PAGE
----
Milliman utilized a number of public and proprietary data sources and systems in the report to examine the impact on individual premium rates, the insured rate, and the cost of such a program.
Their model assumes the following about the program:
- The individual market is bifurcated into two risk pools and the invisible risk-sharing program only applies to those in the new risk pool. New enrollees are drawn from the previously uninsured, those automatically designated by insurers due to having one of eight prescribed medical conditions, those that voluntarily migrate from an off-exchange insurance plan, those that voluntarily migrate from an on-exchange insurance plan, or individuals that the insurer voluntarily cedes to the program at time of application.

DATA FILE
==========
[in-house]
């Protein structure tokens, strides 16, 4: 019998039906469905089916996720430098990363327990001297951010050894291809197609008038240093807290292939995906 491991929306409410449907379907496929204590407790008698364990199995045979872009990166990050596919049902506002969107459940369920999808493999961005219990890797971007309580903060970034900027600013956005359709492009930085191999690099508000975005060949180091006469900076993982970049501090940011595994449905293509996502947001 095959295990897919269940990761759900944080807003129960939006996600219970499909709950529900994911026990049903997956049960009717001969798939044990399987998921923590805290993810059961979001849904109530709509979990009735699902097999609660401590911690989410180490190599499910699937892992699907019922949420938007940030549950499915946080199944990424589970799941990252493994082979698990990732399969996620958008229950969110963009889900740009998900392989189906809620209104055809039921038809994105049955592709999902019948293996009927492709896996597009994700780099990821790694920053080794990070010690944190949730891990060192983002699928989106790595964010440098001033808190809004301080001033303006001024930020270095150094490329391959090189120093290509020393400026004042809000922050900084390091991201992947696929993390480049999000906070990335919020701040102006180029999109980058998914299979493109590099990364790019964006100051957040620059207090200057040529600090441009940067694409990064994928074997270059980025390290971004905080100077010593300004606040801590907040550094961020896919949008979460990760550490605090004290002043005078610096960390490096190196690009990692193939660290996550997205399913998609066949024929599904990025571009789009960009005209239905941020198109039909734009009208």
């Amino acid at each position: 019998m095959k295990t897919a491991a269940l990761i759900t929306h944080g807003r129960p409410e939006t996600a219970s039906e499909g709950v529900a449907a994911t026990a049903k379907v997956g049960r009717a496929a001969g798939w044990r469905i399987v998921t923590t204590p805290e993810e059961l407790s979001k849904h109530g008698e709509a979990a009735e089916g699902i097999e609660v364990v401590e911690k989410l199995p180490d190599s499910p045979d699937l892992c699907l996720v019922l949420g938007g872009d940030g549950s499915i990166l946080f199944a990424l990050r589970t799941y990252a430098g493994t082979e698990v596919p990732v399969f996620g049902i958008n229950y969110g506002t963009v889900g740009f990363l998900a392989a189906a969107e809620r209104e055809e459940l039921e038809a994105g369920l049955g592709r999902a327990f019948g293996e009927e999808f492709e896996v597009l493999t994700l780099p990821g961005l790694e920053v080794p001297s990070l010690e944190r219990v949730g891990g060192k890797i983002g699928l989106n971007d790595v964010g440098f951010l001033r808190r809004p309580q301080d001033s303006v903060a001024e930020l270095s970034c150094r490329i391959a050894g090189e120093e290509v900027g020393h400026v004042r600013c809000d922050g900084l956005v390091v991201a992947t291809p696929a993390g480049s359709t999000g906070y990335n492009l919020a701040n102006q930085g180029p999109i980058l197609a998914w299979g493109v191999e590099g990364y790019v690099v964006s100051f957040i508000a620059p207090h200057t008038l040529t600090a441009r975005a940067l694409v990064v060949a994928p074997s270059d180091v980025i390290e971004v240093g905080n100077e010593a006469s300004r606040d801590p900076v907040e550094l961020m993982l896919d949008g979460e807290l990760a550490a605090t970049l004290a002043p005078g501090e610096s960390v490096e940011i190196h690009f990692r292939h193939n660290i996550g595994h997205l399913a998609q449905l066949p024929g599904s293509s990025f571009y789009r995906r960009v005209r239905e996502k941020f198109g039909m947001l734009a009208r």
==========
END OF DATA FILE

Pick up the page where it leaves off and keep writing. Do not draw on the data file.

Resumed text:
- The invisible risk-sharing program pays all claims above $10,000 for individuals in the program.
- Claims in the invisible risk-sharing program are paid at Medicare rates.
- Insurers transfer 90 percent of premiums to the program for individuals designated for the invisible risk-sharing program.
- Current ACA plans are closed to new enrollment, but current enrollees are grandfathered and may keep their plans. Current enrollees may also select to join the new pool.
- The insurance regulation that restricts the age curve of premium variation from 3:1 is widened to 5:1.